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* GettingCrapPastTheRadar: "Drink Down The Moon", the sort of English folk song Puritans would not have appreciated ''at all'', and which needed to have its [[IntercourseWithYou principal theme]] slightly disguised. The same applies to slice of thinly disguised paganism like "Seven Hundred Elves", and the occasional hint of Celtic dissidence, which the English state and church would not have appreciated. And you thought folk music was twee and safe?

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%% * GettingCrapPastTheRadar: "Drink Down The Moon", GettingCrapPastThe Radar: Due to overwhelming and persistent misuse, GCPTR is on-page examples only until 01 June 2021. If you are reading this in the sort of English folk song Puritans would not have appreciated ''at all'', and which needed to have its [[IntercourseWithYou principal theme]] slightly disguised. The same applies to slice of thinly disguised paganism like "Seven Hundred Elves", and future, please check the occasional hint of Celtic dissidence, which trope page to make sure your example fits the English state and church would not have appreciated. And you thought folk music was twee and safe?current definition.


* GypsyCurse: Alison Gross, a woman who might safely, but inaccurately, be described as "homely", dumps a real haymaker of a curse on the man who spurns her advances, with scorn and insult, three times. three times pays for all, as wit chcraft says...

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* GypsyCurse: Alison Gross, a woman who might safely, but inaccurately, be described as "homely", dumps a real haymaker of a curse on the man who spurns her advances, with scorn and insult, three times. three Three times pays for all, as wit chcraft witchcraft says...

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* DoesNotLikeShoes: The cover photo of ''Below the Salt'' shows the band posing at a dinner table, with Maddy's bare feet propped up on the table.


* Creator/TerryPratchett: The album ''Wintersmith'' is based on the Literature/{{Discworld}} novel of [[Discworld/{{Wintersmith}} the same name]]. Sir Terry himself guests on "The Good Witch", reading the passage from the book about cackling.
** The Span's version of the old English ballad ''The Two Magicians'' directly inspired the account of the magical duel between witch and wizard in ''Discworld/EqualRites''. And "The Ups and Downs" inspired "The Ins and Outs" in ''Discworld/MonstrousRegiment''. There is a Steeleye Street in ''The Compleat Ankh-Morpork'' in acknowledgement of the connection.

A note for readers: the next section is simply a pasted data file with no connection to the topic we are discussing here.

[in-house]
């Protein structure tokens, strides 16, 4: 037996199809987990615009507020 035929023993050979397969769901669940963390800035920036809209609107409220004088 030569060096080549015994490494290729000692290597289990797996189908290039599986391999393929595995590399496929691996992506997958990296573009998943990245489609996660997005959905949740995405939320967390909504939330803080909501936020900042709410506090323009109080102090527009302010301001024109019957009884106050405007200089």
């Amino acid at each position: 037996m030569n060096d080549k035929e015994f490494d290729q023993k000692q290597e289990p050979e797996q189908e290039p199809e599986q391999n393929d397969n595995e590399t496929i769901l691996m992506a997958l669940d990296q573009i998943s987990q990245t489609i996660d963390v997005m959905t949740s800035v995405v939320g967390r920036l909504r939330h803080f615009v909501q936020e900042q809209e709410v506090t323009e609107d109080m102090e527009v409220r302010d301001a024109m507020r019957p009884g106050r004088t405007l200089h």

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* Creator/TerryPratchett: The album ''Wintersmith'' is based on the Literature/{{Discworld}} novel of [[Discworld/{{Wintersmith}} [[Literature/{{Wintersmith}} the same name]]. Sir Terry himself guests on "The Good Witch", reading the passage from the book about cackling.
** The Span's version of the old English ballad ''The Two Magicians'' directly inspired the account of the magical duel between witch and wizard in ''Discworld/EqualRites''. ''Literature/EqualRites''. And "The Ups and Downs" inspired "The Ins and Outs" in ''Discworld/MonstrousRegiment''.''Literature/MonstrousRegiment''. There is a Steeleye Street in ''The Compleat Ankh-Morpork'' in acknowledgement of the connection.


* EpicRocking: "King Henry" from ''Below the Salt'' comes in at about 7 minutes. And it rocks out ''without drums.''

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* EpicRocking: EpicRocking:
**
"King Henry" from ''Below the Salt'' comes in at about 7 minutes. And it rocks out ''without drums.''



* WouldHarmAChild: The murderess of "Little Sir Hugh", "Long Lankin", "The Cruel Mother"... The latter at least gets sent to Hell for her crime.

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* WouldHarmAChild: The murderess of "Little Sir Hugh", "Long Lankin", "The Cruel Mother"... The latter at least gets sent to Hell {{Hell}} for her crime.